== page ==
Over 300K Turkana residents urged to move to safer grounds over potential Turkwel Dam spill over
- Turkwel Dam was built between 1986 and 1991 and serves several purposes including hydro-electric power generation, irrigation, tourism and fisheries.
- It is fed by Turkwel River which flows from Mt. Elgon water tower (Suam) in the border of Kenya and Uganda.
- The dam is managed by the Kerio Valley Development Authority.
Residents in Turkana County have been urged to move to safer grounds due to potential Turkwel Dam spill over.
The Water Resources Authority said at least 300,000 locals in Lodwar, Katilu, Loyapat, Nakwomoru and settlements along the shores of Lake Turkana are likely to be displaced.
“The present water level as at October 16, 2020 is 1147.72 which is 8.48m higher than the highest level ever reached level leaving only 2.28 metres before spilling,” WRA said in a statement.
The expected impact in case of spillage could also see the damage of water abstraction points on the river, including Turkwel Irrigation Scheme, bridges and roads.
Since the onset of the rains in October 2019, most of the catchment areas have been receiving above normal rainfall.
According to WRA, the ongoing rainfall in the Mt. Elgon catchment have made its water levels go beyond the highest water levels ever reached.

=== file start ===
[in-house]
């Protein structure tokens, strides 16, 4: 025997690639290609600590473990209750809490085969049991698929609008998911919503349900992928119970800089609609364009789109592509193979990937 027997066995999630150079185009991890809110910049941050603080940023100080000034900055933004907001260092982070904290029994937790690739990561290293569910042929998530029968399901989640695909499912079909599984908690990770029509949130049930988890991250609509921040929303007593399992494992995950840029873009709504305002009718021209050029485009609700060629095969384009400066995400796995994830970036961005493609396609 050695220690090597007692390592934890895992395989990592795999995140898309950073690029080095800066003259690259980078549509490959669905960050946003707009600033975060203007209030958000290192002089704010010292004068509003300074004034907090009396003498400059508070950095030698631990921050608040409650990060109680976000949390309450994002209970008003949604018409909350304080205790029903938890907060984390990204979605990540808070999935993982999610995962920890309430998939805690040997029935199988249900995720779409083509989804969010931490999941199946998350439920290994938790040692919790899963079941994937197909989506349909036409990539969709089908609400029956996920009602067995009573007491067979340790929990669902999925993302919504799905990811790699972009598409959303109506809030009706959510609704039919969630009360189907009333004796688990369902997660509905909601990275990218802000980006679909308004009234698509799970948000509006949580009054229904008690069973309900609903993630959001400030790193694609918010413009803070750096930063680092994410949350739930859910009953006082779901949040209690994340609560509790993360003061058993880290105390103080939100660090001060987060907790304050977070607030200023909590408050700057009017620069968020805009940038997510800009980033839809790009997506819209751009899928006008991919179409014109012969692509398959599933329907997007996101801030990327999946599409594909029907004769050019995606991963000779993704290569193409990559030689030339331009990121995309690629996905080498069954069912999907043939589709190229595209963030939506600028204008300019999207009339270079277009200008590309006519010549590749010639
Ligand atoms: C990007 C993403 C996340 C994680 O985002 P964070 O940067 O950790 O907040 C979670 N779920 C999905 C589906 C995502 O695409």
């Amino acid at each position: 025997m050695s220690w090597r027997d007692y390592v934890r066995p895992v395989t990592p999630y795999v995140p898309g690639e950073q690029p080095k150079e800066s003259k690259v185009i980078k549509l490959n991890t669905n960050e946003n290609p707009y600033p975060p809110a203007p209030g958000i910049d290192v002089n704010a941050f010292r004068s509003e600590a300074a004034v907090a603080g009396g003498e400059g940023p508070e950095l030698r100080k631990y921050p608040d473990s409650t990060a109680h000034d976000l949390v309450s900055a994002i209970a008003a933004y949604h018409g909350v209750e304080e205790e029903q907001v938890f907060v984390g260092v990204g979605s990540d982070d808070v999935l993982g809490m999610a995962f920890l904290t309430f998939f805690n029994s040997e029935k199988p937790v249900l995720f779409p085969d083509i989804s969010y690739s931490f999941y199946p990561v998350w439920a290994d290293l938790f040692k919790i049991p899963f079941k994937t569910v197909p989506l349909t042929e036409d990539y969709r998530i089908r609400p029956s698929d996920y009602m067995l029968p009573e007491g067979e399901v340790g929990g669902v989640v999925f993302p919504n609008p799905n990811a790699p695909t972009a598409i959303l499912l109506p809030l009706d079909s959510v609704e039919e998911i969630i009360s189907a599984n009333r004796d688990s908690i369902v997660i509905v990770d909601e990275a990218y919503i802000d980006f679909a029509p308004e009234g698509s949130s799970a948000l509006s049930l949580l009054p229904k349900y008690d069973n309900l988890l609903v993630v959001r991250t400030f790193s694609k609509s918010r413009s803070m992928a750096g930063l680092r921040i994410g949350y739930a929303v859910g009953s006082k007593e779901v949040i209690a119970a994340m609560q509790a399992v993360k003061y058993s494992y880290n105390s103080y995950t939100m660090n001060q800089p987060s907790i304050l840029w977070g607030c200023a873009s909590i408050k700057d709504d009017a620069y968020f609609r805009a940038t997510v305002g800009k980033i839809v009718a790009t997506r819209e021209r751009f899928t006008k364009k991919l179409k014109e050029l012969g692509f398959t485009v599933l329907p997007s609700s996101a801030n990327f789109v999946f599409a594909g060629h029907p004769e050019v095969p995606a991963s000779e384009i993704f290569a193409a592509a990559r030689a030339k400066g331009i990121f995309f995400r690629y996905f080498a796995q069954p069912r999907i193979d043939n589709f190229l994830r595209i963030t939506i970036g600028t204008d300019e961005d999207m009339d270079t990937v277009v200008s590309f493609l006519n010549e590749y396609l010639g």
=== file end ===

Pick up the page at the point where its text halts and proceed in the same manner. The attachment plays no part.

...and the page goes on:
Turkwel Dam was built between 1986 and 1991 and serves several purposes including hydro-electric power generation, irrigation, tourism and fisheries.
It is fed by Turkwel River which flows from Mt. Elgon water tower (Suam) in the border of Kenya and Uganda.
The dam is managed by the Kerio Valley Development Authority.
In May this year, floods and landslides killed nearly 200 people and displaced 100,000 with unprecedentedly high water levels at Masinga and Turkwel dams.
This following heavy rains which accelerated in mid-April.
At the time, Energy CS Charles Keter said the water levels at the two major dams were unprecedentedly high.
Masinga and Turkwel have a combined installed electricity generation capacity of 140 MW, representing about 6% of Kenya’s total installed capacity.
Kenyans were also warned that the heavy rains and landslides would also lead to water shortages.
“The infrastructure to deliver water has been washed away … pipelines have been clogged,” said Water CS Kariuki.
She urged residents of several cities including Nairobi to use their water in a “rational” manner.
Additional reporting from Reuters
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